Certain insects have been bothering us since the dawn of humanity by eating our food, eating us, and spreading disease. We’ve tried to fight them with everything from hand slaps to campfire smoke to chemicals, our methods increasingly sophisticated as we mastered new technologies.
But one approach that has always delighted me is the insect trap. With unfathomable numbers of insects buzzing and crawling around, it’s pretty optimistic to think we can trap enough to have any great impact. Still, we’ve tried and tried, starting at least in the 1600s and probably much earlier. By 1920 in the US, we were trying so often that the Patent and Trademark Office created a special classification for traps.
Some of these traps were for larger animals, from fish to rats, but the class also had a subgroup for insects. This was further broken into thirteen subcategories including furniture, mechanically-operated, electrocuting, adhesive, illuminated, garbage can, and bed bugs, the only species that warranted its own category.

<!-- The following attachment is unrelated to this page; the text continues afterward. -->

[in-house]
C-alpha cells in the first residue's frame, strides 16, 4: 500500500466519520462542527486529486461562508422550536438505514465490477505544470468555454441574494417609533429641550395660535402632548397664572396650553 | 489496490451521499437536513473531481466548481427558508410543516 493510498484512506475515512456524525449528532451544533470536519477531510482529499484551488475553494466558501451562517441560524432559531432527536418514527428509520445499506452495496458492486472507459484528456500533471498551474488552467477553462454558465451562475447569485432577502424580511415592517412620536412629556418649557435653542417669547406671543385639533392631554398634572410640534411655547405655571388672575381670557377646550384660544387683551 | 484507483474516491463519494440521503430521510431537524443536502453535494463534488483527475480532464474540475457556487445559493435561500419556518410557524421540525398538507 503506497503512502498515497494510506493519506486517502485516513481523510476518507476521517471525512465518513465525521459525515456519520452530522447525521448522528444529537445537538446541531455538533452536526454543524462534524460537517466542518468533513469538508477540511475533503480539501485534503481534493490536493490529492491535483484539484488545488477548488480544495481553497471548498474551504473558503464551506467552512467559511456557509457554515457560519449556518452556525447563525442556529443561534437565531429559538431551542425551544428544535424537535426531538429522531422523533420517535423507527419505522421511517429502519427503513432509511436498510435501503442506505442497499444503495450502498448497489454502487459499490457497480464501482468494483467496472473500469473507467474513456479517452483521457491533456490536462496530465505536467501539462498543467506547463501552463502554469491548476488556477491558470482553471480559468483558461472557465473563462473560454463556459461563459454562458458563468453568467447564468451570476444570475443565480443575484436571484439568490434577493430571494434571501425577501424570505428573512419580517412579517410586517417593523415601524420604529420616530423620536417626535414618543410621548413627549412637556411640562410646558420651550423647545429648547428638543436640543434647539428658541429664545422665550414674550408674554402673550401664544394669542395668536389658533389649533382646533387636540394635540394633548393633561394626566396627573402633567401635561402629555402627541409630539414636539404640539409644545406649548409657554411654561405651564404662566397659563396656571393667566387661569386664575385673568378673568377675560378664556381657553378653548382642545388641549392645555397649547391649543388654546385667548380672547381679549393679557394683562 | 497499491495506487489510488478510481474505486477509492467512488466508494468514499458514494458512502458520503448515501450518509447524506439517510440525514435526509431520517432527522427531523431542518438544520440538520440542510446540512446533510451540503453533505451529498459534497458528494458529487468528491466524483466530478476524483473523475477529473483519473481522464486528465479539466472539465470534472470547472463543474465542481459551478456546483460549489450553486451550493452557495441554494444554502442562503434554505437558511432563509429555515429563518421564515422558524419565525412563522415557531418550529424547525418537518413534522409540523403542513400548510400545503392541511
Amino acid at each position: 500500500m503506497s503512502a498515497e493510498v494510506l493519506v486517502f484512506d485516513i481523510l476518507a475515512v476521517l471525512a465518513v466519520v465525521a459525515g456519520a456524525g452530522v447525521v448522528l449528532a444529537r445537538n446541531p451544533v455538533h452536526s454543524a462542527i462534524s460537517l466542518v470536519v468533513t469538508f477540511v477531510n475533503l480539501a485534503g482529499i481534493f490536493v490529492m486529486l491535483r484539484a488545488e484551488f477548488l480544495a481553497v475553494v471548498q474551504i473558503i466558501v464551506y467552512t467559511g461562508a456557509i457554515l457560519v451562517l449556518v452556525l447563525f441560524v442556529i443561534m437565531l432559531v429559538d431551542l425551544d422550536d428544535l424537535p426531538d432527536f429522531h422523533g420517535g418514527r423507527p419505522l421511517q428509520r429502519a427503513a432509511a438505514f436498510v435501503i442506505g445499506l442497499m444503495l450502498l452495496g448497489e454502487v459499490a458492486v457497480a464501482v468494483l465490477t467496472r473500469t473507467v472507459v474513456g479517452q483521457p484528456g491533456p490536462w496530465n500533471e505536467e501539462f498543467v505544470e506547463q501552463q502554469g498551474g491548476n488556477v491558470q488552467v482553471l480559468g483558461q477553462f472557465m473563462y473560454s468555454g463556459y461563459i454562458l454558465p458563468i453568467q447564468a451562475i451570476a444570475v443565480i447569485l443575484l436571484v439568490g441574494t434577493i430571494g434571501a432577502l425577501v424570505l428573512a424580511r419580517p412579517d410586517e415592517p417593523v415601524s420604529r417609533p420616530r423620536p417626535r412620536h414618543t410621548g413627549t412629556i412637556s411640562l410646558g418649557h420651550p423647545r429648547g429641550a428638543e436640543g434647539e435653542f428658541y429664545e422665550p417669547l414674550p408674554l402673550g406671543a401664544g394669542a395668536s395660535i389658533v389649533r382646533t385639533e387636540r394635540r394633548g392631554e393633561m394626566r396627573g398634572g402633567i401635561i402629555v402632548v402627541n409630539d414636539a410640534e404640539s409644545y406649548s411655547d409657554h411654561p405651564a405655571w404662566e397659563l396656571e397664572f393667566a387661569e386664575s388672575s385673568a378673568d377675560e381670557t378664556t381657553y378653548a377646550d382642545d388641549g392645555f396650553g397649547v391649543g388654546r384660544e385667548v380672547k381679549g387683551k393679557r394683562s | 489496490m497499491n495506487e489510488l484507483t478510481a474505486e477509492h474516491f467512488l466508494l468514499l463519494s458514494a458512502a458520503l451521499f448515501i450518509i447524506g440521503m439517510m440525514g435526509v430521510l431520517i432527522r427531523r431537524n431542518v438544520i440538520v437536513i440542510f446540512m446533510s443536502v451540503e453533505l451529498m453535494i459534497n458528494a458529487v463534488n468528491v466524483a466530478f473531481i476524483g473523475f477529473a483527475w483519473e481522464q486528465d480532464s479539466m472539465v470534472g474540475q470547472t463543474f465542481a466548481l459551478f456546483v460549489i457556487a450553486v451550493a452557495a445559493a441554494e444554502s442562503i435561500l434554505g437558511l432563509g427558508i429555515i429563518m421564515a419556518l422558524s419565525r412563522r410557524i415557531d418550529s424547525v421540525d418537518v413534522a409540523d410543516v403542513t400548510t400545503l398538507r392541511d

Of course, some traps can be useful, luring in disease-spreading bloodsuckers or other pests so we know they’re there to begin with. Traps can also be helpful for research or agriculture to get a sample of which insects live where. And poisonous baits have helped pest controllers with roach infestations for decades.
Other traps, however, are strange or just silly. Check out the above gallery for examples, as well as some of the earliest patented bed bug and roach traps, which date to the 1800s (my absolute favorite is #5 in the gallery).
Do any readers also love reading old patents about insect traps? Add your personal favorites in the comments.